On the afternoon of 7th July, 1307, the Plantagenet king of England Edward I died on his way north with a huge army. His intention had been, again, to smash the irritating and disobedient Scots. After all, he was known by his politer subjects as ‘Hammer of the Scots’. He had certainly hammered the Welsh, after many bloody battles, leading to the building of dozens of superior castles on the borders with England, and surrounding Gwynedd and most of North Wales.
He collapsed and died as his servants tried to lift him out of a bed to eat something, but had been ill for many months, and was too weak even to hault himself out of bed. Later he tried and failed to get on his faithful old warhorse, much to the latter’s astonishment. But Edward, once tall, immensely strong, with dark blond locks and a fearsome temper (Plantagenet) – was now a shattered wreck. He was sixty-eight, and his courtiers could hardly recognise the great man and monarch he had been. Continue reading
These three sixteenth century men had a lot in common, though the first had royal blood, the second noble blood, and the third was a foreign commoner. What they had in common was Mary Queen of Scots. All four would have spectacular or gruesome ends.
Henry Stuart, Lord Darnley was an Anglo-Scottish aristocrat who married as her second husband the ill-fated Mary Stuart, whose first husband had been a king of France.This matrimony produced a son, the future King James VI of Scotland and First of England – founder therefore of the reigning Stuart dynasty. Darnley was tall, athletic and handsome, but weak in mind and spirit. At his marriage to Mary he was Earl of Ross and Duke of Albany, both ancient Scots titles dotted about in the works of Shakespeare. This young man quite liked his very tall wife (Mary was six feet high in her silk stockings), but then he liked all women equally, and spent much time in bedchambers other than his wife’s. He was arrogant, debauched and made a present to his wife of a venereal disease. He was, like so many ladychasers, insanely jealous, and it was his jealousy of Mary’s young Italian secretary, David Rizzio, that caused his downfall. Continue reading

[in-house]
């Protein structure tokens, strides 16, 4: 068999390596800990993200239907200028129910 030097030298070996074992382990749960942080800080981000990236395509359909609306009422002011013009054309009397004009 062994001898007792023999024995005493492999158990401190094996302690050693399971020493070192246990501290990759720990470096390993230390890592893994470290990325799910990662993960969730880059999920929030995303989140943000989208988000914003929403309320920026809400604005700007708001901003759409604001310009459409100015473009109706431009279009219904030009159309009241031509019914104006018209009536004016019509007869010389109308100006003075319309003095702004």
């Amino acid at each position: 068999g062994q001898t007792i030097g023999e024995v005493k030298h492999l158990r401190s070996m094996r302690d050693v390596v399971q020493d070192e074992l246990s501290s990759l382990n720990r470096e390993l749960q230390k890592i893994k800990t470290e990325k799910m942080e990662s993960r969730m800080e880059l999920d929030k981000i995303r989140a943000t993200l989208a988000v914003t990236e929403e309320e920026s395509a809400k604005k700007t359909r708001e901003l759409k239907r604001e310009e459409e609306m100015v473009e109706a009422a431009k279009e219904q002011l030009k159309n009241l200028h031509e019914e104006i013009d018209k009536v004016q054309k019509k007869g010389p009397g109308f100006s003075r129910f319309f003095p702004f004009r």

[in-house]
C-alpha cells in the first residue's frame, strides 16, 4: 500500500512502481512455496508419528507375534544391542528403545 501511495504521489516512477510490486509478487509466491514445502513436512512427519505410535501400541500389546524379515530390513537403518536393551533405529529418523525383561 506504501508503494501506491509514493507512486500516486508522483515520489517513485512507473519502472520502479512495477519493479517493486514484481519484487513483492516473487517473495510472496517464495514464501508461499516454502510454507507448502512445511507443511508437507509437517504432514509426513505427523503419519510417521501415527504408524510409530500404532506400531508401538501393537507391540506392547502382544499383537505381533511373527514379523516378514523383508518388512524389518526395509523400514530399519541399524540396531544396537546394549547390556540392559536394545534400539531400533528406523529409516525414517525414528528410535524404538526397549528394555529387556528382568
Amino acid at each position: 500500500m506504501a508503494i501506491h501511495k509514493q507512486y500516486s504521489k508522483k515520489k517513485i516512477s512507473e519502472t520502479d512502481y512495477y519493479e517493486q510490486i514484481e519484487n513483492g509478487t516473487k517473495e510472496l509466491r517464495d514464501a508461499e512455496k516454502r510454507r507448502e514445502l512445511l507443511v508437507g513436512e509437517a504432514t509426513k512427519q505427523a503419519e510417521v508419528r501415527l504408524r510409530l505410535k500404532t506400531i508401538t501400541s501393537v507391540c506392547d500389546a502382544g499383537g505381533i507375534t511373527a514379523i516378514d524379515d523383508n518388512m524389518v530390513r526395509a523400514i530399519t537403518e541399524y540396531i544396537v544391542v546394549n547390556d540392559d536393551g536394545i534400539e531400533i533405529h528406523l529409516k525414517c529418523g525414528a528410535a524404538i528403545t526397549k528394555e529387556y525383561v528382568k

King John has the worst reputation of any English king, and there is plenty of competition. He was a crooked legislator, greedy, consumed with ambition of the despicable kind; he is proved to have murdered his nephew Arthur (son of Geoffrey) with his own hands in the boy’s prison cell. The boy was still in his teens, and after strangling him John tied a stone to the body and threw it in the River Seine. He brought constitutional crisis to England before and during his reign. Robin Hood was a mythical figure, but it is no coincidence that stories about the legendary outlaw proliferated during the reign of King John. Continue reading
Few people have any other mind’s eye image of Winston Churchill than that of a very old man, with a big cigar and perhaps an even bigger ego.
But Winston too had a father, and not an insignificant one either. He was Lord Randolph Henry Spencer, third son of the Duke of Marlborough, who lived in the great palace of Blenheim, given to the family ‘by a grateful nation’ of the first Duke, with grateful thanks for his outstanding military qualities, shown across Europe in battles at Donnauwórth, Blenheim, Ramillies, and Oudenarde. John Churchill won all these, after defeated the rebellious bastard son of Charles II – The Duke of Monmouth. He had a split personality too, which he demonstrated by betraying his one-time friend, the brother of King Charles II – James II. It was Marlborough and others who orchestrated the de-throning and voluntary banishment of James, who had pronounced Catholic tendencies disliked by Marborough and other magnates. Continue reading